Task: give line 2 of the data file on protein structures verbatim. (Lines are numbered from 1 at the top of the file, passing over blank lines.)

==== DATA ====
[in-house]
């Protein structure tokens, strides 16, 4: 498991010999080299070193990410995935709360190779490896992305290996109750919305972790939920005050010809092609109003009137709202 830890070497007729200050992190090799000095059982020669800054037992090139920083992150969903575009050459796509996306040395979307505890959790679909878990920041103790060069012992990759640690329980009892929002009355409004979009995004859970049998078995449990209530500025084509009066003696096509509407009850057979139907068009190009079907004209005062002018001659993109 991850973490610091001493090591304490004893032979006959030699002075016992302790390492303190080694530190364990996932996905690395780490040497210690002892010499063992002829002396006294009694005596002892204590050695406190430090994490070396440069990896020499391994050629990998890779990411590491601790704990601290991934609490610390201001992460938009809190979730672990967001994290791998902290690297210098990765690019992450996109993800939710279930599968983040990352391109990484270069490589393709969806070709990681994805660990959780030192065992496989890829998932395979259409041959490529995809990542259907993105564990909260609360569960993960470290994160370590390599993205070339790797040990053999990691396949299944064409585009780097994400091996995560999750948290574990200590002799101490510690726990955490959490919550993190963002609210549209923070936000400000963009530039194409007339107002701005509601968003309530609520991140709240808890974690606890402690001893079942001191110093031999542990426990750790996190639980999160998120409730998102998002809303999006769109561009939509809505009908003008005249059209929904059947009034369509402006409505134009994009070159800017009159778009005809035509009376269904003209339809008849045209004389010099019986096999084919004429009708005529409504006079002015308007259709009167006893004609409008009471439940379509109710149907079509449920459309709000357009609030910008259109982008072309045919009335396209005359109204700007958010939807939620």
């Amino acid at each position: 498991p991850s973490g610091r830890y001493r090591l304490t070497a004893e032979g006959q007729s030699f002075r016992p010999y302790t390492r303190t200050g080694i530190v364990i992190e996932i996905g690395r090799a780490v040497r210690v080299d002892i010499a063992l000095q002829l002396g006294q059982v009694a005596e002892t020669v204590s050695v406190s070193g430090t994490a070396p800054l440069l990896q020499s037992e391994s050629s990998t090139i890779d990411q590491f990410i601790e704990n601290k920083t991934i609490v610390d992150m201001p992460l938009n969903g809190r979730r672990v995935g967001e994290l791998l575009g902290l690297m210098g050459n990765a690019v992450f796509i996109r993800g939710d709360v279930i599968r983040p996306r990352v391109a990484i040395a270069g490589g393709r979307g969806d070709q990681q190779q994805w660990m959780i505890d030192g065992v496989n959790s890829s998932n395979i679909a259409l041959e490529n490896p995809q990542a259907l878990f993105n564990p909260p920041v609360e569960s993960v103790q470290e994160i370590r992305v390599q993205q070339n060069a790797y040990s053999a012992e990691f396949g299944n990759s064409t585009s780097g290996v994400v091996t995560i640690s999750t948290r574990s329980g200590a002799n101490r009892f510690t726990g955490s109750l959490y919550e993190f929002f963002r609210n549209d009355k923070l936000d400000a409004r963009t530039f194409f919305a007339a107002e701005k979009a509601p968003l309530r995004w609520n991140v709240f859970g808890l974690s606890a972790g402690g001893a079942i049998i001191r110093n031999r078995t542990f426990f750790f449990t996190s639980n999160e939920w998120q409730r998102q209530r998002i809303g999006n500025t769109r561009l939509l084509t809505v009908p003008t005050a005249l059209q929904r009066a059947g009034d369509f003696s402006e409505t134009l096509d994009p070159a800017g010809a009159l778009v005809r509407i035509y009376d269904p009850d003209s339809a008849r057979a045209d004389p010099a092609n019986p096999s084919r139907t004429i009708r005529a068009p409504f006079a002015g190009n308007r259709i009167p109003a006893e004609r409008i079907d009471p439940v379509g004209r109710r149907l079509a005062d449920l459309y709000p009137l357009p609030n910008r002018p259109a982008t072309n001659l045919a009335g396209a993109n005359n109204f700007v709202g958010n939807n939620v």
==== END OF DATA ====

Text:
């Protein structure tokens, strides 16, 4: 498991010999080299070193990410995935709360190779490896992305290996109750919305972790939920005050010809092609109003009137709202 830890070497007729200050992190090799000095059982020669800054037992090139920083992150969903575009050459796509996306040395979307505890959790679909878990920041103790060069012992990759640690329980009892929002009355409004979009995004859970049998078995449990209530500025084509009066003696096509509407009850057979139907068009190009079907004209005062002018001659993109 991850973490610091001493090591304490004893032979006959030699002075016992302790390492303190080694530190364990996932996905690395780490040497210690002892010499063992002829002396006294009694005596002892204590050695406190430090994490070396440069990896020499391994050629990998890779990411590491601790704990601290991934609490610390201001992460938009809190979730672990967001994290791998902290690297210098990765690019992450996109993800939710279930599968983040990352391109990484270069490589393709969806070709990681994805660990959780030192065992496989890829998932395979259409041959490529995809990542259907993105564990909260609360569960993960470290994160370590390599993205070339790797040990053999990691396949299944064409585009780097994400091996995560999750948290574990200590002799101490510690726990955490959490919550993190963002609210549209923070936000400000963009530039194409007339107002701005509601968003309530609520991140709240808890974690606890402690001893079942001191110093031999542990426990750790996190639980999160998120409730998102998002809303999006769109561009939509809505009908003008005249059209929904059947009034369509402006409505134009994009070159800017009159778009005809035509009376269904003209339809008849045209004389010099019986096999084919004429009708005529409504006079002015308007259709009167006893004609409008009471439940379509109710149907079509449920459309709000357009609030910008259109982008072309045919009335396209005359109204700007958010939807939620």